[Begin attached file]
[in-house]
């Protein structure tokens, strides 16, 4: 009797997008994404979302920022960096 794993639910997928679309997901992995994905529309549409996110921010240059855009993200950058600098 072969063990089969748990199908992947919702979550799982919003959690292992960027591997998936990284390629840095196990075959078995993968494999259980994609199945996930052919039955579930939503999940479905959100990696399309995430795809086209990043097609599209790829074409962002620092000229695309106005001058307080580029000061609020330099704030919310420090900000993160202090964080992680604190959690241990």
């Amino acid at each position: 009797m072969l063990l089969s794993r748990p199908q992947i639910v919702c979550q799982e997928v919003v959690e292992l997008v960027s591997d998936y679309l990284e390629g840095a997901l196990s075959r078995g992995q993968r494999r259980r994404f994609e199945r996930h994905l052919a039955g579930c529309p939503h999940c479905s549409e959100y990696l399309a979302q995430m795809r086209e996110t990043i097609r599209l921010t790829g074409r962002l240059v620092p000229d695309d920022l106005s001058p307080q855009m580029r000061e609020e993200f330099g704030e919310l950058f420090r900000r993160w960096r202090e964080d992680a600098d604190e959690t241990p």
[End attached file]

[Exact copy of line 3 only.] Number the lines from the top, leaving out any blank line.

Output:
């Amino acid at each position: 009797m072969l063990l089969s794993r748990p199908q992947i639910v919702c979550q799982e997928v919003v959690e292992l997008v960027s591997d998936y679309l990284e390629g840095a997901l196990s075959r078995g992995q993968r494999r259980r994404f994609e199945r996930h994905l052919a039955g579930c529309p939503h999940c479905s549409e959100y990696l399309a979302q995430m795809r086209e996110t990043i097609r599209l921010t790829g074409r962002l240059v620092p000229d695309d920022l106005s001058p307080q855009m580029r000061e609020e993200f330099g704030e919310l950058f420090r900000r993160w960096r202090e964080d992680a600098d604190e959690t241990p």